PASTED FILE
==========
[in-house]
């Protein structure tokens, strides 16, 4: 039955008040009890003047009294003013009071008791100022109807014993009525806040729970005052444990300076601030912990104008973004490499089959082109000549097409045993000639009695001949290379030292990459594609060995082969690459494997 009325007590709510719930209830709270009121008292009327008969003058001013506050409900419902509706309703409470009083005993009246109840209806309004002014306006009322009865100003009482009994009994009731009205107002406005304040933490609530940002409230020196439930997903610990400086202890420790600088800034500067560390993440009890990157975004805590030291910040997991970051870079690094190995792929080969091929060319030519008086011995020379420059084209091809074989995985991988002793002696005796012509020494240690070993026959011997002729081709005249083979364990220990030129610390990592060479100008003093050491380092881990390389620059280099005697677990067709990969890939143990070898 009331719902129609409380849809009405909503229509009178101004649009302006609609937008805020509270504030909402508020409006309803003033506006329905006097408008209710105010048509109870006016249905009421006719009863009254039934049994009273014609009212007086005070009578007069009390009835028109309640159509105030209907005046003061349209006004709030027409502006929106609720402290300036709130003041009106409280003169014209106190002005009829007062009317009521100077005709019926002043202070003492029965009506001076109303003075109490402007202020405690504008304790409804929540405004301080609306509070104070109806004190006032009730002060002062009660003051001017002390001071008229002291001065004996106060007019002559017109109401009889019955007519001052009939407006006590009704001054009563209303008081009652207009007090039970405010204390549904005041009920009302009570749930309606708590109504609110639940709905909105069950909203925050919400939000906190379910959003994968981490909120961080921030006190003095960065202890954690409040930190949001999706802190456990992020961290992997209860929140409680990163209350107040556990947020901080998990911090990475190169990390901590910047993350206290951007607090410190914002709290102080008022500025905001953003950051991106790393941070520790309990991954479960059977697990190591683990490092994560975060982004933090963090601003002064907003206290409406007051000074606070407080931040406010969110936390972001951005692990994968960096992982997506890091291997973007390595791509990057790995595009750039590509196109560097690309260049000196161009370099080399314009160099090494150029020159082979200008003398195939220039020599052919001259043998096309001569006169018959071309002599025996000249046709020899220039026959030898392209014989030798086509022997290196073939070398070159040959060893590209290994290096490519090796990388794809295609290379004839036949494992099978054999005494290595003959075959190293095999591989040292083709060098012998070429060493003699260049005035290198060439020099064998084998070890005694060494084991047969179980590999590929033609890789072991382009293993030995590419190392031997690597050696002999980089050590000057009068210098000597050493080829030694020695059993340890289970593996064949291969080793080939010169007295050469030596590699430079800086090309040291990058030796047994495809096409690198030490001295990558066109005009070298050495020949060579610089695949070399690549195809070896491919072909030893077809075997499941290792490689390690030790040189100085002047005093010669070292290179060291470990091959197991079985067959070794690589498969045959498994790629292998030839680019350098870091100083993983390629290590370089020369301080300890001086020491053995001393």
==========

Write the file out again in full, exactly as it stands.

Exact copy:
[in-house]
């Protein structure tokens, strides 16, 4: 039955008040009890003047009294003013009071008791100022109807014993009525806040729970005052444990300076601030912990104008973004490499089959082109000549097409045993000639009695001949290379030292990459594609060995082969690459494997 009325007590709510719930209830709270009121008292009327008969003058001013506050409900419902509706309703409470009083005993009246109840209806309004002014306006009322009865100003009482009994009994009731009205107002406005304040933490609530940002409230020196439930997903610990400086202890420790600088800034500067560390993440009890990157975004805590030291910040997991970051870079690094190995792929080969091929060319030519008086011995020379420059084209091809074989995985991988002793002696005796012509020494240690070993026959011997002729081709005249083979364990220990030129610390990592060479100008003093050491380092881990390389620059280099005697677990067709990969890939143990070898 009331719902129609409380849809009405909503229509009178101004649009302006609609937008805020509270504030909402508020409006309803003033506006329905006097408008209710105010048509109870006016249905009421006719009863009254039934049994009273014609009212007086005070009578007069009390009835028109309640159509105030209907005046003061349209006004709030027409502006929106609720402290300036709130003041009106409280003169014209106190002005009829007062009317009521100077005709019926002043202070003492029965009506001076109303003075109490402007202020405690504008304790409804929540405004301080609306509070104070109806004190006032009730002060002062009660003051001017002390001071008229002291001065004996106060007019002559017109109401009889019955007519001052009939407006006590009704001054009563209303008081009652207009007090039970405010204390549904005041009920009302009570749930309606708590109504609110639940709905909105069950909203925050919400939000906190379910959003994968981490909120961080921030006190003095960065202890954690409040930190949001999706802190456990992020961290992997209860929140409680990163209350107040556990947020901080998990911090990475190169990390901590910047993350206290951007607090410190914002709290102080008022500025905001953003950051991106790393941070520790309990991954479960059977697990190591683990490092994560975060982004933090963090601003002064907003206290409406007051000074606070407080931040406010969110936390972001951005692990994968960096992982997506890091291997973007390595791509990057790995595009750039590509196109560097690309260049000196161009370099080399314009160099090494150029020159082979200008003398195939220039020599052919001259043998096309001569006169018959071309002599025996000249046709020899220039026959030898392209014989030798086509022997290196073939070398070159040959060893590209290994290096490519090796990388794809295609290379004839036949494992099978054999005494290595003959075959190293095999591989040292083709060098012998070429060493003699260049005035290198060439020099064998084998070890005694060494084991047969179980590999590929033609890789072991382009293993030995590419190392031997690597050696002999980089050590000057009068210098000597050493080829030694020695059993340890289970593996064949291969080793080939010169007295050469030596590699430079800086090309040291990058030796047994495809096409690198030490001295990558066109005009070298050495020949060579610089695949070399690549195809070896491919072909030893077809075997499941290792490689390690030790040189100085002047005093010669070292290179060291470990091959197991079985067959070794690589498969045959498994790629292998030839680019350098870091100083993983390629290590370089020369301080300890001086020491053995001393």